HPX V0.9.8: Release Notes

The STE||AR Group is proud to announce a new formal release of HPX (V0.9.8) — a C++ runtime system for parallel and distributed applications of any scale. While this release is mainly based on contributions made by partners of the STE||AR Group from the Louisiana State University Baton Rouge (LA, USA) and the Friedrich-Alexander University Erlangen (Germany), it would not have been possible without the help of many people from all over the world. Thanks to everybody involved!

This release coincides with the 6th anniversary of the start of the HPX project. Happy birthday, HPX! It also happens right after the 10,000th commit to the HPX repository, with more than 2700 commits just during the last year. More than 60 people have contributed to HPX since the project started, more than 30 people contributed during the last 12 month alone. We are very proud of reaching this point which demonstrates our long term commitment to the project and the and high impact HPX has on the community.

What’s New?

With the changes below, HPX is once again leading the charge of a whole new era of computation. By intrinsically breaking down and synchronizing the work to be done, HPX insures that application developers will no longer have to fret about where a segment of code executes. That allows coders to focus their time and energy to understanding the data dependencies of their algorithms and thereby the core obstacles to an efficient code. Here are some of the advantages of using HPX:

  • HPX is solidly rooted in a sophisticated theoretical execution model – ParalleX
  • HPX exposes an API fully conforming to the C++11 and the draft C++14 standards, extended and applied to distributed computing. Everything programmers know about the concurrency primitives of the standard C++ library is still valid in the context of HPX.
  • It provides a competitive, high performance implementation of modern, future-proof ideas, ensuring a smooth migration path from today’s mainstream techniques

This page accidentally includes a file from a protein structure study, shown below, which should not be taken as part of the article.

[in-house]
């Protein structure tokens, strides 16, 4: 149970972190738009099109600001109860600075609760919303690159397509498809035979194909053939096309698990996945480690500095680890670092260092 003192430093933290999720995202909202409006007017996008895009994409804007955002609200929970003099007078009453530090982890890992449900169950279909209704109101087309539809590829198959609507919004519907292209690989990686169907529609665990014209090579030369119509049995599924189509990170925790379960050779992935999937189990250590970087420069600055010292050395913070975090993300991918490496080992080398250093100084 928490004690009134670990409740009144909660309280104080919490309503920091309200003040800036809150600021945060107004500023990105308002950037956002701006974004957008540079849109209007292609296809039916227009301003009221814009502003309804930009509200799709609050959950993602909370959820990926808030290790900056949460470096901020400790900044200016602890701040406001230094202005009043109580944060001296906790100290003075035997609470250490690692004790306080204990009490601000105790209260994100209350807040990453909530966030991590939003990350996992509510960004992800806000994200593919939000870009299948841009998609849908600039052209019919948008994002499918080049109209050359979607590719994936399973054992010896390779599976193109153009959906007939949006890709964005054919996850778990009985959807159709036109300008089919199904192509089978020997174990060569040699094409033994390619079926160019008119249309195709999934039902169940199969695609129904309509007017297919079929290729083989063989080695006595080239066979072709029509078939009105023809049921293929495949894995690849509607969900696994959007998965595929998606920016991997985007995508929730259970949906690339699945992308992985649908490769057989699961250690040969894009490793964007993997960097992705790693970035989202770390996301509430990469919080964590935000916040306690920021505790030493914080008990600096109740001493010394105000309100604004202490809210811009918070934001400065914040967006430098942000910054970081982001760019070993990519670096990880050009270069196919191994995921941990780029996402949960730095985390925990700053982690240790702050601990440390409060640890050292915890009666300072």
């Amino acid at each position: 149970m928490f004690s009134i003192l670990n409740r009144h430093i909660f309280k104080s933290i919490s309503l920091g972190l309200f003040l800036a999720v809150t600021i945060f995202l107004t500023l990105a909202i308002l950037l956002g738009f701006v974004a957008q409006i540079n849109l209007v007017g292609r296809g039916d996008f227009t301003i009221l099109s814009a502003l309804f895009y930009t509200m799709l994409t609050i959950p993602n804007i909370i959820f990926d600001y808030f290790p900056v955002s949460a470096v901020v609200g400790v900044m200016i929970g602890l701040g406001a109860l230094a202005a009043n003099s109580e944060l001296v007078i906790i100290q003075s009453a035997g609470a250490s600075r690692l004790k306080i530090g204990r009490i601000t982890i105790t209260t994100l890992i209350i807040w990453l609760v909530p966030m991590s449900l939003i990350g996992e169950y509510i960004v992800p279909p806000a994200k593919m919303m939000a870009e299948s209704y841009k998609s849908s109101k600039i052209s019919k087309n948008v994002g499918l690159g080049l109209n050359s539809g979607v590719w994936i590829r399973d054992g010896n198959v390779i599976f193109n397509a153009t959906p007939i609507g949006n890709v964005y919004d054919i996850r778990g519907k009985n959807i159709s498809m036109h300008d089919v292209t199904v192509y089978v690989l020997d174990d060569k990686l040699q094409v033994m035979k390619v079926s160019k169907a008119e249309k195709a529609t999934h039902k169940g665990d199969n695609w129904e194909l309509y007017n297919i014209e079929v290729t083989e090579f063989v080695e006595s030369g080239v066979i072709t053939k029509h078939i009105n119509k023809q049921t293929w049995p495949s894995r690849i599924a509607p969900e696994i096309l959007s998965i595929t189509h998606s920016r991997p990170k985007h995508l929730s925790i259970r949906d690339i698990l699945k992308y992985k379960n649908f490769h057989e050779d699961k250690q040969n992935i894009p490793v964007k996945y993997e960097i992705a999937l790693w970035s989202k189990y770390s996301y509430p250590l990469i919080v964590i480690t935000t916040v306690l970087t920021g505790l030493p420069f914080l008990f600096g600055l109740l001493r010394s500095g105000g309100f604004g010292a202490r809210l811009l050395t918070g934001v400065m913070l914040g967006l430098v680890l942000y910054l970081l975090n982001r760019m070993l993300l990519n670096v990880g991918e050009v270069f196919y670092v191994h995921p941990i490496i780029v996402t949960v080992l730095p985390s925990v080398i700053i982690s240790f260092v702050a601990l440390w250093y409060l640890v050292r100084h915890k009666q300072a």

• There is no need for the programmer to worry about lower level parallelization paradigms like threads or message passing; no need to understand pthreads, MPI, OpenMP, or Windows threads, etc.
  • There is no need to think about different types of parallelism such as tasks, pipelines, or fork-join, task or data parallelism.
  • The same source of your program compiles and runs on Linux, BlueGene/Q, Mac OS X, Windows, and Android.
  • The same code runs on shared memory multi-core systems and supercomputers, on handheld devices and Intel Xeon Phi ® accelerators, or on a heterogeneous mix of those.

In this release we have made several significant changes:

  • A major API breaking change for this release was introduced by implementing hpx::future and hpx::shared_future fully in conformance with the C++11 Standard. While hpx::shared_future is new and will not create any compatibility problems, we revised the interface and implementation of the existing hpx::future. For more details please see the mailing list archive. To avoid any incompatibilities for existing code we named the type which implements the std::future interface as hpx::unique_future. For the next release this will be renamed to hpx::future, making it fully conform to C++11 Standard.